A multimodal study of the effects of tDCS on dorsolateral prefrontal and temporo-parietal areas during dichotic listening
Journal article, Peer reviewed
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Original versionEuropean Journal of Neuroscience. 2021, 53 (2), 449-459 10.1111/ejn.14932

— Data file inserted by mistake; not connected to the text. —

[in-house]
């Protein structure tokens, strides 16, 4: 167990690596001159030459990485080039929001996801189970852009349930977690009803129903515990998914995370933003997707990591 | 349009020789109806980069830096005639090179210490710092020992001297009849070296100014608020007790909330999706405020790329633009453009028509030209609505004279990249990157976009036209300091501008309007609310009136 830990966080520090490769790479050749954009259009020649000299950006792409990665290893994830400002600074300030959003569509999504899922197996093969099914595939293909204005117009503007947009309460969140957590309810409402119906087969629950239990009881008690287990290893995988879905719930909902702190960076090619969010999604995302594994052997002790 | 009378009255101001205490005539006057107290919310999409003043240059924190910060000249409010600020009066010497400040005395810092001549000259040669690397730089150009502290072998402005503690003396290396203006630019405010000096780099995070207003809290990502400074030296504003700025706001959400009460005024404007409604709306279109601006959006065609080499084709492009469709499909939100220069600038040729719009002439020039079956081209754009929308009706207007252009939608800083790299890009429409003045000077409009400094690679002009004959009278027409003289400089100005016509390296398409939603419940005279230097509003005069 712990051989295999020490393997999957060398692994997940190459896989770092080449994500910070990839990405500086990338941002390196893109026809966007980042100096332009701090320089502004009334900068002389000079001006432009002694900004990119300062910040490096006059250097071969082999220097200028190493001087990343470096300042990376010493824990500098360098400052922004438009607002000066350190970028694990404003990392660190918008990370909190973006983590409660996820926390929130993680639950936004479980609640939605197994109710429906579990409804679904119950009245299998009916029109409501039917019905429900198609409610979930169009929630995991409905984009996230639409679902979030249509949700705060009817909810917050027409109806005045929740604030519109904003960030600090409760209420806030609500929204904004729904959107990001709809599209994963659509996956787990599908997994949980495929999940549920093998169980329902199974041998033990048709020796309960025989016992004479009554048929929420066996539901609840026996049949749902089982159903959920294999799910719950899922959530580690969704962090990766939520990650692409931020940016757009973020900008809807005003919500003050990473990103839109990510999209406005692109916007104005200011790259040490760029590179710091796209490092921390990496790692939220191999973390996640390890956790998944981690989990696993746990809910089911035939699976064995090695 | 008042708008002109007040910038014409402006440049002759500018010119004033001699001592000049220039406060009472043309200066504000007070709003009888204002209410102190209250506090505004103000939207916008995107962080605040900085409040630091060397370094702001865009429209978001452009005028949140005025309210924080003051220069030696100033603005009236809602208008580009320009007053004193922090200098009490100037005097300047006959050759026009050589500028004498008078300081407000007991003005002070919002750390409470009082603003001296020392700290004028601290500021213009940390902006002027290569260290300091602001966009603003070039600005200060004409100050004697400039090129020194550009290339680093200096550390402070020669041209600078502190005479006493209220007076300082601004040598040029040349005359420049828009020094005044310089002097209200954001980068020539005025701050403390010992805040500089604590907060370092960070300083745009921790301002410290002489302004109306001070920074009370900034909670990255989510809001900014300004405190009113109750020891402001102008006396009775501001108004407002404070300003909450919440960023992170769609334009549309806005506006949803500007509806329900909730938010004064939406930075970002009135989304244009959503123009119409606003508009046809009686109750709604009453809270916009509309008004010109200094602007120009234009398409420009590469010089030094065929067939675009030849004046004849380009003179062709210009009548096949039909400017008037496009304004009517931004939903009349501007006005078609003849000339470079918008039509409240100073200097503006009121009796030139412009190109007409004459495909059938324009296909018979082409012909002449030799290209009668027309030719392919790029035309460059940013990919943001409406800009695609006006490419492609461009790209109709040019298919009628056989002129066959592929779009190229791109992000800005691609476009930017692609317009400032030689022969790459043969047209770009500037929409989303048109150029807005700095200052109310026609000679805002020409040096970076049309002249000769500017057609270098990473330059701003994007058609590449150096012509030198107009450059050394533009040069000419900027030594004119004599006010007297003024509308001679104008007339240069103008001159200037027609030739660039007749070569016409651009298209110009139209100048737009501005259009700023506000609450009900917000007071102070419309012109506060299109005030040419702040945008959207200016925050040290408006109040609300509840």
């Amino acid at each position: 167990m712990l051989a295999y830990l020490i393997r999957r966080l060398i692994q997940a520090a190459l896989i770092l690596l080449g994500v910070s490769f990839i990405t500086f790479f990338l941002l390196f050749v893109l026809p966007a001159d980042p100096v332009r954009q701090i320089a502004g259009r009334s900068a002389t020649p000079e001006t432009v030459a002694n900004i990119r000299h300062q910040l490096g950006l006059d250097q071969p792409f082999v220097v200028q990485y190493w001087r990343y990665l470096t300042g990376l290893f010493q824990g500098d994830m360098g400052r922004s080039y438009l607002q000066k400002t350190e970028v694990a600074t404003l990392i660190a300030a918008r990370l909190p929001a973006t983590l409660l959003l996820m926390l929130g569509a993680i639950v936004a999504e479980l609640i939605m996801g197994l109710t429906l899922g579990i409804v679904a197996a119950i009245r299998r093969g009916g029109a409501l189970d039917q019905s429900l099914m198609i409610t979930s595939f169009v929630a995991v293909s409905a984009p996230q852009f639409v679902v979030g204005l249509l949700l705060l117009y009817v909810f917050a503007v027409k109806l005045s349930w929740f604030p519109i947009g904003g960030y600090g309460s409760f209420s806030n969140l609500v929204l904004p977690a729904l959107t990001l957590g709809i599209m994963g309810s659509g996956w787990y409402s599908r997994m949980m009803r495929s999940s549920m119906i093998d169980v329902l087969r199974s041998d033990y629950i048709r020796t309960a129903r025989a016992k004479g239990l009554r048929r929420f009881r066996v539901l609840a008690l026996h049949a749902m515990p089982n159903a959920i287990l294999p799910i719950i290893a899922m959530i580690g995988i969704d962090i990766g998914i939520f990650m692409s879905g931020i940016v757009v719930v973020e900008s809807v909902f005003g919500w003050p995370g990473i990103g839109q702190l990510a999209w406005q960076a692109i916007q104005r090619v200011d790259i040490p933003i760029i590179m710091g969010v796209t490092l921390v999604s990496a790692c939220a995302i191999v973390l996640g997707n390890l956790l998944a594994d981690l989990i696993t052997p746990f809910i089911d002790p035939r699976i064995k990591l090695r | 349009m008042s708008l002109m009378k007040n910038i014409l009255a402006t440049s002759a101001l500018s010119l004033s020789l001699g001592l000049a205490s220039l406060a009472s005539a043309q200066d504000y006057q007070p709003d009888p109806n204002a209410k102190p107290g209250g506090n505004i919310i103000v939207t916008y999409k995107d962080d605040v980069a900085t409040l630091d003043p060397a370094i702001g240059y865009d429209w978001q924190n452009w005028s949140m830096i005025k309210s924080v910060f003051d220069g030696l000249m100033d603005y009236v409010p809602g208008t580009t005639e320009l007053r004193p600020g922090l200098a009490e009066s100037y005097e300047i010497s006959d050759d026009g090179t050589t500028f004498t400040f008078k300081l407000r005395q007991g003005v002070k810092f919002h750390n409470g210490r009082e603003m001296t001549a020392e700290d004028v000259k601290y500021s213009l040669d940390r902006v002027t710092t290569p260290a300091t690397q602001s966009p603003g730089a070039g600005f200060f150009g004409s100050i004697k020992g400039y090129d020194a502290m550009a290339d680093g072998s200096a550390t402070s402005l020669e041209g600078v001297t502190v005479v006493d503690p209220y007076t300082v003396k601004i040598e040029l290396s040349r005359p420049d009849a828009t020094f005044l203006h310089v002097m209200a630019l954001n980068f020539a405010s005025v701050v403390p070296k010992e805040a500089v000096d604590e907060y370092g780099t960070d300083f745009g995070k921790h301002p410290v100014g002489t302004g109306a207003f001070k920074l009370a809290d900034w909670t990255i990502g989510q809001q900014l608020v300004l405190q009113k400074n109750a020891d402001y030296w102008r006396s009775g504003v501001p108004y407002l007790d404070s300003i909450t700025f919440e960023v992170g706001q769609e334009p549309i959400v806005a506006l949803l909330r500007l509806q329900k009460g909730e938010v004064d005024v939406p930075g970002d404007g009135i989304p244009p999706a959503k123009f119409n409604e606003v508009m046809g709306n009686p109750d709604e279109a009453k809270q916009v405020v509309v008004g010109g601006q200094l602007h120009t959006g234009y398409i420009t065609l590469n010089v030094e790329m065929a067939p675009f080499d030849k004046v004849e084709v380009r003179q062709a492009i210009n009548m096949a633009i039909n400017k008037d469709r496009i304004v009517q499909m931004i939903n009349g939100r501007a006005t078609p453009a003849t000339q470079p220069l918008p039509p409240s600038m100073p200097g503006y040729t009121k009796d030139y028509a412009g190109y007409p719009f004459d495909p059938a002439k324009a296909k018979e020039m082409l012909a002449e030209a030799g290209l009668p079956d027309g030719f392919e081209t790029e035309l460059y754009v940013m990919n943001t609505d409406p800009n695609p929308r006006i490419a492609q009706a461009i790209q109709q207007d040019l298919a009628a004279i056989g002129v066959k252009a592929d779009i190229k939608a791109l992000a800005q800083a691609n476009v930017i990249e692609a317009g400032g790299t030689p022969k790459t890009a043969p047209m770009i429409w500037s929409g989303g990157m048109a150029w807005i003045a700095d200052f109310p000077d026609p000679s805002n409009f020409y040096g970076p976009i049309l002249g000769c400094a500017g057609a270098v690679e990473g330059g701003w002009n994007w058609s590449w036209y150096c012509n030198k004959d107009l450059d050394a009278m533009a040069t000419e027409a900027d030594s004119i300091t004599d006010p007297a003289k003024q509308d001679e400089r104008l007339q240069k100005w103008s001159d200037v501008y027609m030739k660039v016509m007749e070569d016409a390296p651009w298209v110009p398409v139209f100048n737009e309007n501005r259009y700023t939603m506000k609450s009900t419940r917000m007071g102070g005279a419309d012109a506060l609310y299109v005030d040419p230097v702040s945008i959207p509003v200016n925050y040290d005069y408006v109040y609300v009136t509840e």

The underlying neural mechanisms of transcranial direct current stimulation (tDCS), especially beyond the primary motor cortex, remain unclear. Several studies examined tDCS effects on either functional activity, neurotransmitters or behavior but few investigated those aspects together to reveal how the brain responds to tDCS. The objective is to elucidate the underlying mechanisms of tDCS using a multimodal approach that extends from behavioral to neurotransmitter levels of explanation. Thirty-two healthy participants performed an auditory dichotic listening task at two visits, one session with sham and one session with real tDCS (2 mA) while simultaneously undergoing functional magnetic resonance imaging (fMRI). The anode and cathode were placed over the left temporo-parietal cortex (TPC) and dorsolateral prefrontal cortex, respectively. Before and after simultaneous dichotic listening/fMRI/tDCS, combined glutamate and glutamine (Glx) and myo-inositol levels were assessed in the stimulated areas. While fMRI and dichotic listening showed expected functional activity and behavioral effects, neither method demonstrated differences between real and sham stimulation. Glx only showed a statistical trend towards higher levels after real tDCS in both stimulated brain areas. There were no significant correlations between behavior and Glx. Despite a reasonable sample size, electrical field strength, and replication of behavioral and functional activity results, tDCS had little to no effect on dichotic listening, Glx, and functional activity. The study emphasizes that findings about the underlying neural mechanisms of the primary motor cortex cannot simply be generalized to other brain areas. Particularly, the TPC might be less sensitive to tDCS. Moreover, the study demonstrates the general feasibility of multimodal approaches.